In an excerpt from his exclusive interview with Mexico Infrastructure and Sustainability Review 2018, Luis Prados, Director General of Clear Channel Mexico, where he discusses how Clearn Channel navigated into the mobility sector and has transformed cities across the globe with its smartbikes.
Mobility is a key aspect of any city. Ideally, it is an organized and coherent public transport system that eliminates the use of fossil fuels. In Mexico City, this is not always the case. Companies and government players at all levels are moving to change that with the ultimate goal of creating a so-called Smart City. “The first step toward transforming mobility within a city is planning,” says Luis Prados, Director General of Clear Channel Mexico. “When cities try to make this transformation, authorities must first understand the unique characteristics of the city, its needs and how it will adapt.”
Since 2010, Clear Channel, one of the world’s largest outdoor advertising companies, has operated and maintained SEDEMA’s public bike-sharing system, Ecobici. Seven years, 5,120 bicycles and 42 million bike trips later, Ecobici has grown by 400 percent to become the largest bike-sharing system in Latin America. At a cost of MX$416 (US$22) a year, over 240,000 users in Mexico City are able to move through 43 of the city’s main neighborhoods across three delegations, covering an area of 35km2.
Like any other project, Ecobici has a phased approach to expansion within the city, but at the moment it is only present in three of 16 Mexico City municipalities. The program has had a 45 percent increase in bike rides since 2010, but due to its extremely low cost and budget cuts, it has not grown as fast as it could. “If users paid MX$1,200 a year, MX$100 a month, the entire system would be selfsustainable. The money could be used to improve and expand the existing system,” says Prados.
Intelligent mobility systems not only reduce traffic and saturation but can also help deter the impact from climate change. “Cities occupy only 2 percent of the earth’s area, yet they consume 70-80 percent of the world’s energy and generate over 75 percent of CO2 emissions,” Prados says. “In Latin America alone, more than 36 percent of the population lives in a city and by 2050, more than 90 percent of Mexico’s population will live in cities.” Rapid urbanization is pushing the need for new and improved mobility solutions. “The future has no car traffic,” he says. “By 2019 Oslo will ban the circulation of cars and by 2025 it will stop selling gas-powered vehicles. At the moment, 17 percent of cars in Norway are electric.”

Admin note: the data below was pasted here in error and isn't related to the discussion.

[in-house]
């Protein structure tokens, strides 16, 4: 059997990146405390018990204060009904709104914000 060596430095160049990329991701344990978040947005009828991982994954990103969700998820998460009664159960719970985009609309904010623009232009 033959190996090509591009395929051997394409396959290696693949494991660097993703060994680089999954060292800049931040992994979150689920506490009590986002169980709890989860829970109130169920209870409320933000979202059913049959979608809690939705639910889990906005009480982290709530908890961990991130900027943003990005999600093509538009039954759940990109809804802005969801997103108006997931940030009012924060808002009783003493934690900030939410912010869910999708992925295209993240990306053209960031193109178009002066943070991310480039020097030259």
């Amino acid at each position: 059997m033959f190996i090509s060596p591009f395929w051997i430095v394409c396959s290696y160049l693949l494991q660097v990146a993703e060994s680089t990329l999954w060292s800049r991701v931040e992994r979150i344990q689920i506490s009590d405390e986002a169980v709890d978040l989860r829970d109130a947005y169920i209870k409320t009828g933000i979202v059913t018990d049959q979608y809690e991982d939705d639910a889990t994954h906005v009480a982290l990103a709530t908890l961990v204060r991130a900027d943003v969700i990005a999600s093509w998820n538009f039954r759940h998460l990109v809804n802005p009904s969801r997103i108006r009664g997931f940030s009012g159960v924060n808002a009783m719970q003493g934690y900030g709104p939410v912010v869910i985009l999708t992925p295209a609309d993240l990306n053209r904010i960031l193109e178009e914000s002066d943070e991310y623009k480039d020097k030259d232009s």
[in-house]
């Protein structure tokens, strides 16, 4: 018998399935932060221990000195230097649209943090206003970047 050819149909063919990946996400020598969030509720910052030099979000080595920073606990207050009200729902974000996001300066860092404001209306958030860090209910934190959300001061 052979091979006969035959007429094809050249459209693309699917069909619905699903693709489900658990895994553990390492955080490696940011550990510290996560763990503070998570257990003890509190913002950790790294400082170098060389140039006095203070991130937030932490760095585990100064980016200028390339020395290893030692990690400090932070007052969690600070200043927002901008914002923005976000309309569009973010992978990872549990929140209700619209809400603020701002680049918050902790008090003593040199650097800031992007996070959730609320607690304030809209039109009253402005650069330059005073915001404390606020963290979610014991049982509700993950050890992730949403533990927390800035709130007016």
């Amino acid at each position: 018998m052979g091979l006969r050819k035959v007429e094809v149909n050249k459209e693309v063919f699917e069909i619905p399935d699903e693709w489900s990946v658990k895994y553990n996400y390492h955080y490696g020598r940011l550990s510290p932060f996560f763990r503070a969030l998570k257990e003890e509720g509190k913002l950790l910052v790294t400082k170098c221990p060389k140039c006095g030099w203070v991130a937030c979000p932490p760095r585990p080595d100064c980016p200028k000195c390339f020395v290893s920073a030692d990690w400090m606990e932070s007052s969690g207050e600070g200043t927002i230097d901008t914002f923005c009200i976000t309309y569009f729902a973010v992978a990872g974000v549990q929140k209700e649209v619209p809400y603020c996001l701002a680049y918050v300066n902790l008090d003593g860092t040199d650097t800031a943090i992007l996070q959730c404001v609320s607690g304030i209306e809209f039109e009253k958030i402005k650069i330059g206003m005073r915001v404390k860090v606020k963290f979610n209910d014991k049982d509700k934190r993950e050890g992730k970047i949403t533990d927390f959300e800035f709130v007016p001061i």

But what about Mexico and Latin America? According to Prados, Latin America’s issue is that it listens to respond and not to understand. “We usually hold these solutions at arm’s length due to the socioeconomic differences between Latin America and Europe, instead of really understanding what it implies, but there are also similarities. Just like Mexico, Norway’s main business is gas. But unlike Mexico, it decided to place high taxes on gas-powered cars and exempted all electric cars from paying taxes.” Now, 50 percent of all new cars registered in Norway are electric or hybrid and to further encourage citizens to purchase electric cars, they were also exempt from paying tolls on highways. “It is not that Norway is a first world country, but that the government was able to adapt to the needs and priorities of the citizens,” says Prados.
Clear Channel wants to continue pushing for innovation and its next plan is to incorporate its advertising infrastructure into the city’s communication system. Years ago, contingencies, weather alerts and other important announcements were made through the radio. But an IFT report released in 2016 revealed that only 40 percent of Mexicans listen to the radio. Clear Channel proposes a new way to communicate to the masses. “During contingencies, our screens could be used to send out alerts or alarms in places where the entire city can see,” says Prados. As of 2017, 90 percent of the company’s advertising infrastructure is digital and it has screens of all shapes and sizes scattered throughout Mexico City.